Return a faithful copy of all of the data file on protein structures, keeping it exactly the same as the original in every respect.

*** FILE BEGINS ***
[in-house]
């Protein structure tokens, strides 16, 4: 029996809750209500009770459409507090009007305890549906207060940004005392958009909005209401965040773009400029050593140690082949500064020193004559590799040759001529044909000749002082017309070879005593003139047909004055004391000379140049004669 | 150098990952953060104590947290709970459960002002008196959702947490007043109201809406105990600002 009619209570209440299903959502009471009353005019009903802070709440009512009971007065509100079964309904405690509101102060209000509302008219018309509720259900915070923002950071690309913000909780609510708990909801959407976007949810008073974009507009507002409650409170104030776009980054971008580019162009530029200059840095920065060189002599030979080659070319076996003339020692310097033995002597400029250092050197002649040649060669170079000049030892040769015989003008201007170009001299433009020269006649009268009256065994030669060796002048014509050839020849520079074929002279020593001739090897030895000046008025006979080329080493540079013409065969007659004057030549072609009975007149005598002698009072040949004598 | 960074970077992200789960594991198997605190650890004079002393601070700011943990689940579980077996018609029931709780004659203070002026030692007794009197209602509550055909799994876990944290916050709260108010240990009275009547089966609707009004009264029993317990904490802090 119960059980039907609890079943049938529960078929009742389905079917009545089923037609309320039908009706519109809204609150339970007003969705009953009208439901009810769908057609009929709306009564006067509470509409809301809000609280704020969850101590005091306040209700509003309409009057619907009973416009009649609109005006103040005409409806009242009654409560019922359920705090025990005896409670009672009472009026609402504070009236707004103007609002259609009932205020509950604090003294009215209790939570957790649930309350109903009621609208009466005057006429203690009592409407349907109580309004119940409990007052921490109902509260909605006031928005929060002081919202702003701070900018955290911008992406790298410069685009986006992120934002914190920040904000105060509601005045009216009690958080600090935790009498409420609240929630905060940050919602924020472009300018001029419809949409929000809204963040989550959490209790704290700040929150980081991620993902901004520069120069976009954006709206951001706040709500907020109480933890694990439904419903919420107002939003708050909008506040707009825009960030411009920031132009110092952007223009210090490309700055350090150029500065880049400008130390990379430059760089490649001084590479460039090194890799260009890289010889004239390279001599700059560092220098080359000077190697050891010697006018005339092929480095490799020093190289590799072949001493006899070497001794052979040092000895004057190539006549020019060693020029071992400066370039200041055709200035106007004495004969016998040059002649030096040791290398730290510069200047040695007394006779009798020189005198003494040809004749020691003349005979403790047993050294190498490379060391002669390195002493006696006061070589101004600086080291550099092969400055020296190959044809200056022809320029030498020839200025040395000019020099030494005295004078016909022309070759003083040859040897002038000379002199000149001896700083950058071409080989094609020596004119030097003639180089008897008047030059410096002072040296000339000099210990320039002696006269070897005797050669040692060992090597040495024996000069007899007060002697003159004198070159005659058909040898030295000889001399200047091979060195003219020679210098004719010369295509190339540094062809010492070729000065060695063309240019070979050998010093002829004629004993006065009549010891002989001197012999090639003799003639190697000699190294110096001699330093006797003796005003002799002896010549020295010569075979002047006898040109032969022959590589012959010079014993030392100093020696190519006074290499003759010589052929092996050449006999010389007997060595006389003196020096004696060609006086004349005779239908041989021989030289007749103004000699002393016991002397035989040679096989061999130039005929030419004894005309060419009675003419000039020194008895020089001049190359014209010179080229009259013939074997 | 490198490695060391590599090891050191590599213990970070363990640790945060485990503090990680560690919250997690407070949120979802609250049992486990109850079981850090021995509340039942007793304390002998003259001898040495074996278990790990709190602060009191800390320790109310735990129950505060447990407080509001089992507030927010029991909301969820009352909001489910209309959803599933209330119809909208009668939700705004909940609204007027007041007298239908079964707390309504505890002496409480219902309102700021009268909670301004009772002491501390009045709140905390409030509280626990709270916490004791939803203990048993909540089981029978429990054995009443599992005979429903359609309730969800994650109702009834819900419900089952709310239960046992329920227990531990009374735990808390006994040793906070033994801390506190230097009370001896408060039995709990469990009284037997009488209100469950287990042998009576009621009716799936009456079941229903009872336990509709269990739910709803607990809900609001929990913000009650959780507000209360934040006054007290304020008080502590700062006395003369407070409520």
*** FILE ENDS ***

[in-house]
């Protein structure tokens, strides 16, 4: 029996809750209500009770459409507090009007305890549906207060940004005392958009909005209401965040773009400029050593140690082949500064020193004559590799040759001529044909000749002082017309070879005593003139047909004055004391000379140049004669 | 150098990952953060104590947290709970459960002002008196959702947490007043109201809406105990600002 009619209570209440299903959502009471009353005019009903802070709440009512009971007065509100079964309904405690509101102060209000509302008219018309509720259900915070923002950071690309913000909780609510708990909801959407976007949810008073974009507009507002409650409170104030776009980054971008580019162009530029200059840095920065060189002599030979080659070319076996003339020692310097033995002597400029250092050197002649040649060669170079000049030892040769015989003008201007170009001299433009020269006649009268009256065994030669060796002048014509050839020849520079074929002279020593001739090897030895000046008025006979080329080493540079013409065969007659004057030549072609009975007149005598002698009072040949004598 | 960074970077992200789960594991198997605190650890004079002393601070700011943990689940579980077996018609029931709780004659203070002026030692007794009197209602509550055909799994876990944290916050709260108010240990009275009547089966609707009004009264029993317990904490802090 119960059980039907609890079943049938529960078929009742389905079917009545089923037609309320039908009706519109809204609150339970007003969705009953009208439901009810769908057609009929709306009564006067509470509409809301809000609280704020969850101590005091306040209700509003309409009057619907009973416009009649609109005006103040005409409806009242009654409560019922359920705090025990005896409670009672009472009026609402504070009236707004103007609002259609009932205020509950604090003294009215209790939570957790649930309350109903009621609208009466005057006429203690009592409407349907109580309004119940409990007052921490109902509260909605006031928005929060002081919202702003701070900018955290911008992406790298410069685009986006992120934002914190920040904000105060509601005045009216009690958080600090935790009498409420609240929630905060940050919602924020472009300018001029419809949409929000809204963040989550959490209790704290700040929150980081991620993902901004520069120069976009954006709206951001706040709500907020109480933890694990439904419903919420107002939003708050909008506040707009825009960030411009920031132009110092952007223009210090490309700055350090150029500065880049400008130390990379430059760089490649001084590479460039090194890799260009890289010889004239390279001599700059560092220098080359000077190697050891010697006018005339092929480095490799020093190289590799072949001493006899070497001794052979040092000895004057190539006549020019060693020029071992400066370039200041055709200035106007004495004969016998040059002649030096040791290398730290510069200047040695007394006779009798020189005198003494040809004749020691003349005979403790047993050294190498490379060391002669390195002493006696006061070589101004600086080291550099092969400055020296190959044809200056022809320029030498020839200025040395000019020099030494005295004078016909022309070759003083040859040897002038000379002199000149001896700083950058071409080989094609020596004119030097003639180089008897008047030059410096002072040296000339000099210990320039002696006269070897005797050669040692060992090597040495024996000069007899007060002697003159004198070159005659058909040898030295000889001399200047091979060195003219020679210098004719010369295509190339540094062809010492070729000065060695063309240019070979050998010093002829004629004993006065009549010891002989001197012999090639003799003639190697000699190294110096001699330093006797003796005003002799002896010549020295010569075979002047006898040109032969022959590589012959010079014993030392100093020696190519006074290499003759010589052929092996050449006999010389007997060595006389003196020096004696060609006086004349005779239908041989021989030289007749103004000699002393016991002397035989040679096989061999130039005929030419004894005309060419009675003419000039020194008895020089001049190359014209010179080229009259013939074997 | 490198490695060391590599090891050191590599213990970070363990640790945060485990503090990680560690919250997690407070949120979802609250049992486990109850079981850090021995509340039942007793304390002998003259001898040495074996278990790990709190602060009191800390320790109310735990129950505060447990407080509001089992507030927010029991909301969820009352909001489910209309959803599933209330119809909208009668939700705004909940609204007027007041007298239908079964707390309504505890002496409480219902309102700021009268909670301004009772002491501390009045709140905390409030509280626990709270916490004791939803203990048993909540089981029978429990054995009443599992005979429903359609309730969800994650109702009834819900419900089952709310239960046992329920227990531990009374735990808390006994040793906070033994801390506190230097009370001896408060039995709990469990009284037997009488209100469950287990042998009576009621009716799936009456079941229903009872336990509709269990739910709803607990809900609001929990913000009650959780507000209360934040006054007290304020008080502590700062006395003369407070409520």